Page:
VERO BEACH, Fla. – A University of Florida scientist is collaborating with Miami-Dade Mosquito Control to evaluate and determine the most effective insecticides to control the mosquito that spreads the West Nile virus that is impacting three south Florida counties.
South Florida is currently experiencing a West Nile virus outbreak. As of August 11, the Florida Department of Health (FDOH) reported 31 confirmed cases in Miami-Dade County and 1 confirmed case in Palm Beach County. Out of the 32 confirmed human infections, 24 were asymptomatic and 8 were symptomatic. Researchers are working around the clock to find the most effective integrated mosquito management practices.
Eva Buckner, an assistant professor and medical entomology state Extension specialist at UF/IFAS Florida Medical Entomology Lab, has been monitoring the outbreak while working closely with the Centers for Disease Control and Prevention (CDC), Miami-Dade Mosquito Control, and FDOH. Through an FDOH grant, in the amount of $178,161, Buckner and Barry Alto, a UF/IFAS associate professor of entomology, have been working with the entities on “Improving our understanding of domestic mosquito control of Aedes aegypti, Ae. albopictus, and Culex quinquefasciatus through assessments of insecticide susceptibility.” The grant closes in December 2020.
West Nile virus is the leading cause of mosquito-borne disease in the continental United States. It is most spread to people by the bite of an infected mosquito. Cases of West Nile occur during mosquito season, which starts in the summer and continues through fall. While symptoms vary greatly, there are no vaccines to prevent or medications to treat in humans according to the CDC. That is where science-based research designed to help choose the right insecticide to kill the mosquito spreading West Nile virus enters the picture.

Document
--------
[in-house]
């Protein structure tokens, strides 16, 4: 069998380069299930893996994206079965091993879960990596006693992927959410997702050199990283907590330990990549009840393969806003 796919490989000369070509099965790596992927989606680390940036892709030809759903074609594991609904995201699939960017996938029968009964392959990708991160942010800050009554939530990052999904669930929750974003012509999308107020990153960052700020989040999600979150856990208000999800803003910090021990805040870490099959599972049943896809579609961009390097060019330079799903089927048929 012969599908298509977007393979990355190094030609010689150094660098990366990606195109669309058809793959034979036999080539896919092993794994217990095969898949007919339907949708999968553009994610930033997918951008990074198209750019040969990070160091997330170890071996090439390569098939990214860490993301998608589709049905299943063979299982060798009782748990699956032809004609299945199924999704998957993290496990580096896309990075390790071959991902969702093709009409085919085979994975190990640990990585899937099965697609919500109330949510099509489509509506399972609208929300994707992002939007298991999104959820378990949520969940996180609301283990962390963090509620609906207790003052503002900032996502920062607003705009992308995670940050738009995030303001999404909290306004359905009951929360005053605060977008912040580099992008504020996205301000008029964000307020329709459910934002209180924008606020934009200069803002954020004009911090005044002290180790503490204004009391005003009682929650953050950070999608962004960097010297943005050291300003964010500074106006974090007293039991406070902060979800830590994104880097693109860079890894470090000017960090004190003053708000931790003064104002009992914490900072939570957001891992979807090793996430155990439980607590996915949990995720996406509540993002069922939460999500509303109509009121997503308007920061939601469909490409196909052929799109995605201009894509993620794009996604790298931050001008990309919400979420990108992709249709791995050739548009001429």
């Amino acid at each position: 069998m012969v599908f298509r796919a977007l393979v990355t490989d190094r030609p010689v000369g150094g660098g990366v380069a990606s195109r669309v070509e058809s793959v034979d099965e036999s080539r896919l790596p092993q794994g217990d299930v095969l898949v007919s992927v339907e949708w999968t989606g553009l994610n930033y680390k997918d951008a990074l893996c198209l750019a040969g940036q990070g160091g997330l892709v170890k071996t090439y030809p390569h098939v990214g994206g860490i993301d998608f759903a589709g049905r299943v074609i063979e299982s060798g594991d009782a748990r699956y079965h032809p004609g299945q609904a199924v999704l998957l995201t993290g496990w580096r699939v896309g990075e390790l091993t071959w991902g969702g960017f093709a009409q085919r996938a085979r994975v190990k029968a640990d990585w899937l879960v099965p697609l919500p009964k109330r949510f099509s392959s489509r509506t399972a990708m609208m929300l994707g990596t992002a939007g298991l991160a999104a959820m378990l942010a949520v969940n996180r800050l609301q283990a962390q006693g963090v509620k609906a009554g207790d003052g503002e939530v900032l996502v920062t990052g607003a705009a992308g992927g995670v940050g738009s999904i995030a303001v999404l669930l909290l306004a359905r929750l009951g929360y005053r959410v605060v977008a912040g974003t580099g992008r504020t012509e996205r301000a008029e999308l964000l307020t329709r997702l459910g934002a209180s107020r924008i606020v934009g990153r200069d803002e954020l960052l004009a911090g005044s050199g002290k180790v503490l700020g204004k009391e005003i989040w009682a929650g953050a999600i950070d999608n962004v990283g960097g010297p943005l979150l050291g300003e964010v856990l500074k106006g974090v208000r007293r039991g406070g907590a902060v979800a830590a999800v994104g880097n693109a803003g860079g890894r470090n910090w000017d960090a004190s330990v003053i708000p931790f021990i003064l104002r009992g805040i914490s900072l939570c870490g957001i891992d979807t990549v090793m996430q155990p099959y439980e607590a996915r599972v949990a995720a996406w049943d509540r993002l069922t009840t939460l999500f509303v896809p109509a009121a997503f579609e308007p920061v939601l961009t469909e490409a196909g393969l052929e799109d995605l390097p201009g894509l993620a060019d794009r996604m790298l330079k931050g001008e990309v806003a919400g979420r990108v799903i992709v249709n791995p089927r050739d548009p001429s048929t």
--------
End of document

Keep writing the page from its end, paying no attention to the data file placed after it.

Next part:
Miami-Dade County Mosquito Control has been sending samples of mosquitos to the CDC for testing, and the CDC has found numerous testing positive for West Nile virus containing just one species: the southern house mosquito, Culex quinquefasciatus, said Buckner.
“This suggests that the southern house mosquito is most likely the mosquito species responsible for transmitting West Nile virus to humans in the current Miami-Dade outbreak,” added Buckner. “Southern house adult mosquitoes are frequently found to be resistant to insecticides, and resistance in Miami-Dade populations could be affecting the ability of Miami-Dade Mosquito Control to curtail the current virus outbreak.”
Buckner is working with FDOH to determine the insecticide resistance of southern house, Asian tiger, and yellow fever mosquito populations across Florida to better control them. Mosquito control programs throughout the state have been sending Buckner’s lab mosquito eggs that she and her lab technicians rear to adulthood, test for resistance, and determine which insecticides used by mosquito control programs result in the highest mortality rates. She then provides the resistance data for the insecticides tested and resistance management recommendations based on that data to the mosquito control program managers.
“Miami-Dade County Mosquito Control is one of the programs that we have been working closely with and have provided resistance data and management recommendations for multiple yellow fever mosquito populations in areas where the Zika virus outbreak occurred in 2016,” said Buckner.
During the weeks of July 27th and August 3rd, Buckner’s lab received egg samples of the southern house mosquito causing the West Nile virus from multiple locations in Miami-Dade County collected by Miami-Dade Mosquito Control. While more will be needed to complete the work, Buckner is in the process of getting Miami-Dade County Mosquito Control information on which insecticides kill the highest percentage of their southern house mosquitoes.
“This information could potentially help reduce the number of virus human infections in Miami-Dade County, before neighboring counties are impacted further.” said Buckner.
While Miami-Dade Mosquito Control works to control the southern house mosquito and West Nile virus, residents are encouraged to do their part with this important effort. Information specifically for residents on how to reduce mosquitoes around homes can be found here: Mosquitoes and their Control: Integrated Pest Management for Mosquito Reduction around Homes and Neighborhoods.
By: Lourdes Rodriguez, 954-577-6363 office, 954-242-8439 mobile, firstname.lastname@example.org
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